Saturday, April 2, 2011

Game #1: Marlins 6, Mets 2

The Mets' Carlos Beltran after the Florida Marlins' John Buck hit a grand slam in the fourth inning of their opening night in Miami. (

New York bats were kept largely silent by Florida ace Josh Johnson and pitcher Mike Pelfrey served  up a grand slam to catcher John Buck as the Marlins took a 6-2 win over the Mets on opening day.

Johnson, the National League's defending ERA champion, kept the Mets (0-1) without a hit through six innings. His bid to toss the second no-hitter ever thrown on Opening Day (Bob Feller, 1940) was broken up by a Willie Harris double in the 7th inning. Carlos Beltran brought him home two batters later with a double, and he was in turn brought in on an RBI ground out by Ike Davis. That was all the O the Amazin's would get, however, as reliever Michael Dunn came in with two runners on to strike out Scott Hariston and end the rally.

With Johan Santana on the back burner till July, starter Mike Pelfrey struggled in his first outing as the Mets' de facto ace. He lasted just 4 1/3 innings, allowing five earned runs on four hits and four walks. Relievers Blaine Boyer and Pedro Beato combined four 2 2/3 scoreless innings in relief, but Marlins left fielder Logan Morrison got the best of Taylor Buchholz in the eighth inning, going yard and pushing Florida (1-0)'s lead to four.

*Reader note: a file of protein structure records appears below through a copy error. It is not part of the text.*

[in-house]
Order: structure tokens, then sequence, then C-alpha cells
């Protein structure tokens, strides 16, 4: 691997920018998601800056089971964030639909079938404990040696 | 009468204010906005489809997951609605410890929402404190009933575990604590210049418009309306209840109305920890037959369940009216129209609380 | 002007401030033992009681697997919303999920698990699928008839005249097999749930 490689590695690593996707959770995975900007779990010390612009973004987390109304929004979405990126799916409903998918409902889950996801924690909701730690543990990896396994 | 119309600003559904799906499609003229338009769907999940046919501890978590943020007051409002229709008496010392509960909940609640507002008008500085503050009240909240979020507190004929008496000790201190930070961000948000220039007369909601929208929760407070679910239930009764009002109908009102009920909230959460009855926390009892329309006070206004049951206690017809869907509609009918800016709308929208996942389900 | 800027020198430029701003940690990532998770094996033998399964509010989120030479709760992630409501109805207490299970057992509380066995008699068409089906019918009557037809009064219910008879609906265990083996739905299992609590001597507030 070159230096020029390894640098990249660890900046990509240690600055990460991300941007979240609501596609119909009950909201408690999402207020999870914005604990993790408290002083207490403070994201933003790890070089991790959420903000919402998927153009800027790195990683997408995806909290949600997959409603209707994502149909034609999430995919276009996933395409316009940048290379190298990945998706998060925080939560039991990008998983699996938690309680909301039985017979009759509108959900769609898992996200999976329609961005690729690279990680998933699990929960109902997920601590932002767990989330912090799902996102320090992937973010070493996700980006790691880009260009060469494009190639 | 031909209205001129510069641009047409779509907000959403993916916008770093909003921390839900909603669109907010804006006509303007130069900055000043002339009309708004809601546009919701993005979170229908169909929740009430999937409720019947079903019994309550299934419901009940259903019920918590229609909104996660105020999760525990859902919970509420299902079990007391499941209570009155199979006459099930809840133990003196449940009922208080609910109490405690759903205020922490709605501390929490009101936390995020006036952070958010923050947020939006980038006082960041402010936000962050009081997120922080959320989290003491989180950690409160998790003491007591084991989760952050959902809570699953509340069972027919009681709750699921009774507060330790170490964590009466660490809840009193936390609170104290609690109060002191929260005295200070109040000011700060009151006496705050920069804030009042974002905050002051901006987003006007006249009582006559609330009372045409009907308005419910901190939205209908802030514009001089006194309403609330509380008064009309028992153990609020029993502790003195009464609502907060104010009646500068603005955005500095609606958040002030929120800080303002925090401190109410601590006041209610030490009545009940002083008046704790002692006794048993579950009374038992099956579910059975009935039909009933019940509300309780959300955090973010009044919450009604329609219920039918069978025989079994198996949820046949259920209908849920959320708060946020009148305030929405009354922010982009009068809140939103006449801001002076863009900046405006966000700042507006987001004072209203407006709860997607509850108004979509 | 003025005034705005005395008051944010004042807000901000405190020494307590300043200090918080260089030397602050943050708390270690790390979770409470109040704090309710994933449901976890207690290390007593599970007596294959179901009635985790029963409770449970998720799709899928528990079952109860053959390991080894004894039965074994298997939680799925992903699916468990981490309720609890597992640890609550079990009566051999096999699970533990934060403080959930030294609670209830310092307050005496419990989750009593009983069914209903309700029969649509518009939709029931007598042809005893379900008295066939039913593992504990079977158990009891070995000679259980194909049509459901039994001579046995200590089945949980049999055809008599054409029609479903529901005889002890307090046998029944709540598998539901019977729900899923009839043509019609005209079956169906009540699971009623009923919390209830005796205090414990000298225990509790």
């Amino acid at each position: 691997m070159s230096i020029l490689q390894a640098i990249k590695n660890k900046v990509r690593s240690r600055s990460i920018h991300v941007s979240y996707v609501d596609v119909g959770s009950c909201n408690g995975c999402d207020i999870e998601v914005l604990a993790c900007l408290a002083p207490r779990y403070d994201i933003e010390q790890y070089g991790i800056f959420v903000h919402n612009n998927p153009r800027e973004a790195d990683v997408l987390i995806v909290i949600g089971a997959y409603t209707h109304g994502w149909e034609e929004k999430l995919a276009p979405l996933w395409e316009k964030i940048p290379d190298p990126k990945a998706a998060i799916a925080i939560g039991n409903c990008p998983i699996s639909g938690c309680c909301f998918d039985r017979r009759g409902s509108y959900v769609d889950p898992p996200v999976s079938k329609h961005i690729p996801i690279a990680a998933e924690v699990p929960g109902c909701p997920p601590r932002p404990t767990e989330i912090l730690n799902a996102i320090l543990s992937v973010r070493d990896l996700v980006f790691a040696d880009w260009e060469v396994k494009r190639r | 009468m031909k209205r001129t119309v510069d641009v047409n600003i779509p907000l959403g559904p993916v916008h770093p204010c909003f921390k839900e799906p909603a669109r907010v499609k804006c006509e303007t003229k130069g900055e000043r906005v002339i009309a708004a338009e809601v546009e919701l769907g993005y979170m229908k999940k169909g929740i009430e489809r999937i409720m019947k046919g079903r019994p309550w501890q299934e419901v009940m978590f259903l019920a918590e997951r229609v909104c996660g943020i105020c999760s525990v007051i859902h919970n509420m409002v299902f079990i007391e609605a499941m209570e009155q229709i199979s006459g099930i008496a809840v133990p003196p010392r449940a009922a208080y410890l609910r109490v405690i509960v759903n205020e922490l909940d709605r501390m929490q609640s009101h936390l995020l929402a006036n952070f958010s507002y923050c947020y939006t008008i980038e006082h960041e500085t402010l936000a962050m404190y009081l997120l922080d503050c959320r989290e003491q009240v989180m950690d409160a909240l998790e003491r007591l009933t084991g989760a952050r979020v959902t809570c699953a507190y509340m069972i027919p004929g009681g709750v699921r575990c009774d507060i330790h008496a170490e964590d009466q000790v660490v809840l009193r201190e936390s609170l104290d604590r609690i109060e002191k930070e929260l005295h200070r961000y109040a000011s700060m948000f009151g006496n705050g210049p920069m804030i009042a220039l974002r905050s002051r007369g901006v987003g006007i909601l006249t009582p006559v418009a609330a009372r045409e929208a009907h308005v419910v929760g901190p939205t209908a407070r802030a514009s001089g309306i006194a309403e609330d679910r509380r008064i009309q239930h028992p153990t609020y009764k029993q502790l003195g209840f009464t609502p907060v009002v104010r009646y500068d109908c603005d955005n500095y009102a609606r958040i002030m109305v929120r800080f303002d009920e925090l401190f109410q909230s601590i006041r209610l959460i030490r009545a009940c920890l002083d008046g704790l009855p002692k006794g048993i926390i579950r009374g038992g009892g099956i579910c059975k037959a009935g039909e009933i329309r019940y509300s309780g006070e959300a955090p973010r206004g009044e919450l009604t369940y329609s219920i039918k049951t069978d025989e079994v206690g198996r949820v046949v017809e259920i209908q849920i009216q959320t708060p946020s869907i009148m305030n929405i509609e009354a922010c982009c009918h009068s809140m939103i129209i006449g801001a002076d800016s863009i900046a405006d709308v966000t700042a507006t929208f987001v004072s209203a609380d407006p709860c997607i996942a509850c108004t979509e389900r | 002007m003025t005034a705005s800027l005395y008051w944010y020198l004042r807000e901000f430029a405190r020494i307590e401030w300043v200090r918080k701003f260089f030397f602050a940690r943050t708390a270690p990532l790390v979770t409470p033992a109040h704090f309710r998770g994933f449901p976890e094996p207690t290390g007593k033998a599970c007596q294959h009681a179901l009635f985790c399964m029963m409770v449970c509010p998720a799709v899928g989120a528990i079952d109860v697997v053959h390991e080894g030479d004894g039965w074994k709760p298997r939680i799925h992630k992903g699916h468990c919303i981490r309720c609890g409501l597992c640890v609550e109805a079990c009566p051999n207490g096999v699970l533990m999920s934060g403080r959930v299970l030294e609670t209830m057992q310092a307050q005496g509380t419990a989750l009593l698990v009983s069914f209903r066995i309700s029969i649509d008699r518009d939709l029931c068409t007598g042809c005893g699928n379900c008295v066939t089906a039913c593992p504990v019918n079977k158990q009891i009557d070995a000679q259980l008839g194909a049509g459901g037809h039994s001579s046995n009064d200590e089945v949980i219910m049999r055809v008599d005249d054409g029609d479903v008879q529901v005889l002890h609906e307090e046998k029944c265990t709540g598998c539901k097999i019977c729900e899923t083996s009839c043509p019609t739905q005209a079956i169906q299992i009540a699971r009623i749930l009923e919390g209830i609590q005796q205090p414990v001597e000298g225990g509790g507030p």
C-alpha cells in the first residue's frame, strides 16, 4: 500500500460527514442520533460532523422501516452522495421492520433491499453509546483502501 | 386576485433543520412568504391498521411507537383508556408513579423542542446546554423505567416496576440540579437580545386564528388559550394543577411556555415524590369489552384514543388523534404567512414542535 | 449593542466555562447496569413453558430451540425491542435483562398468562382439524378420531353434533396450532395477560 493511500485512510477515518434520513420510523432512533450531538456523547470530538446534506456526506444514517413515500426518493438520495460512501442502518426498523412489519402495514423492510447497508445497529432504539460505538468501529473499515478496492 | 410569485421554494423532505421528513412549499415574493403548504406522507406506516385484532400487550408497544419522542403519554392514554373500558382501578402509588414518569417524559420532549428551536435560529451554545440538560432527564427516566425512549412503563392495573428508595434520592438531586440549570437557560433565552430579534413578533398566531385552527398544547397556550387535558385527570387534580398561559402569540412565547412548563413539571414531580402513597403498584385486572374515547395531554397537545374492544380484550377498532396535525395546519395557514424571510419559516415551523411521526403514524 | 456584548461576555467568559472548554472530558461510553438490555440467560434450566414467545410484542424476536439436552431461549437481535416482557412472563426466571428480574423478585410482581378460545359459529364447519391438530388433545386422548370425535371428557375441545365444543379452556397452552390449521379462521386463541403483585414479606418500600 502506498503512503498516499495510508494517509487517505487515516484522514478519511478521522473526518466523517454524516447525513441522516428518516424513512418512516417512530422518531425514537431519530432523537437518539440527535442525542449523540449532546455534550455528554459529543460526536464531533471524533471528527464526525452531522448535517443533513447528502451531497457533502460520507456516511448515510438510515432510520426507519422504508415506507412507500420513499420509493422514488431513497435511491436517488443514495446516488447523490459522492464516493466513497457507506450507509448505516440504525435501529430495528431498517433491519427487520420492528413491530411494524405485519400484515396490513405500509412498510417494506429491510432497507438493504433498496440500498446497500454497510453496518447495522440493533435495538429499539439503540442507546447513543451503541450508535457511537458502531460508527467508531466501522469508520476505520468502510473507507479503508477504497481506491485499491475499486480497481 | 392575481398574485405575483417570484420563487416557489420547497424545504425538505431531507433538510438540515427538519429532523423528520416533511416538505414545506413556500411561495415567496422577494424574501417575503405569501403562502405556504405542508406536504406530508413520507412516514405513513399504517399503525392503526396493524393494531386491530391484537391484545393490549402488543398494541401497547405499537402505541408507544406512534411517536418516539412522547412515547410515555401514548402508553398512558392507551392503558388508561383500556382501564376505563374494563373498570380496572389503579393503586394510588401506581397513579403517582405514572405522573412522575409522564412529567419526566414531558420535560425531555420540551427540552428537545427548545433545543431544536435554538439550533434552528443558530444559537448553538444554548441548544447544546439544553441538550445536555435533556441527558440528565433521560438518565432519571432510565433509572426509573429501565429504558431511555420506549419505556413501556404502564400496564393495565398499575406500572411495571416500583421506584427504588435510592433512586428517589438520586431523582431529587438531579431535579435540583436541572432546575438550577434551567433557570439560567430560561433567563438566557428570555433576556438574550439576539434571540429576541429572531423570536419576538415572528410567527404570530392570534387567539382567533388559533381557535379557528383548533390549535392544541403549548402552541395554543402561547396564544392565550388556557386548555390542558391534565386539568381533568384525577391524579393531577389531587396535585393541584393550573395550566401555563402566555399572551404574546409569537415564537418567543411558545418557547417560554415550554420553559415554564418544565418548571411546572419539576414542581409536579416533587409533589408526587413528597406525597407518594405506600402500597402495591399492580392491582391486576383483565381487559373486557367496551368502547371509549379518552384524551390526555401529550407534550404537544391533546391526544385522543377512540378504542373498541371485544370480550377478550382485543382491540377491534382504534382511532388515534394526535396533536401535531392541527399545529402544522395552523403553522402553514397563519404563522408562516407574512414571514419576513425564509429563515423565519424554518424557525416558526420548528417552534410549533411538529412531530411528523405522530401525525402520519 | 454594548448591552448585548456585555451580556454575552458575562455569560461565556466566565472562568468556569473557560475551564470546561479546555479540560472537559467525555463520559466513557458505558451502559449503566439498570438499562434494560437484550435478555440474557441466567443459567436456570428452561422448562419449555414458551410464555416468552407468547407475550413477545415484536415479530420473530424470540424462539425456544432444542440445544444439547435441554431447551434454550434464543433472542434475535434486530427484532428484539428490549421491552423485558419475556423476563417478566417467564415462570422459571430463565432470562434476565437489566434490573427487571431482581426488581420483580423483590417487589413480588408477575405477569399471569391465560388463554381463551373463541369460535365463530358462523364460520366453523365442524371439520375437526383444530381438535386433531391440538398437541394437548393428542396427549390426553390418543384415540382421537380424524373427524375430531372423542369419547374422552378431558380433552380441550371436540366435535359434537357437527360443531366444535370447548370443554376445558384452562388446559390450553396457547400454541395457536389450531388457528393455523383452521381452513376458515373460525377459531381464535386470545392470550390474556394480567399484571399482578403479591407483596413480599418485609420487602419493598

While they were facing one of the top 5 starters in the National League, New York's offense mirrored its anemic tenancies that emerged last year. Leadoff man Jose Reyes went 0-4 at the plate. So did David Wright, striking out twice in the process (the increasingly K-prone third baseman is on pace for 324...). There were a couple bright spots: Willie Harris (Jason Bay's temporary replacement in left field) got two big hits and Beltran said his knee felt relaxed and he felt good in his new right field home.

Final Analysis:
While it's impossible to judge a team on its first game, there are certainly things the Mets and new manager Terry Collins need to make sure don't become the norm. Baseball's a long season, the longest of any sport. There will be plenty of chances to fix it, but sooner, clearly, would be better than later.


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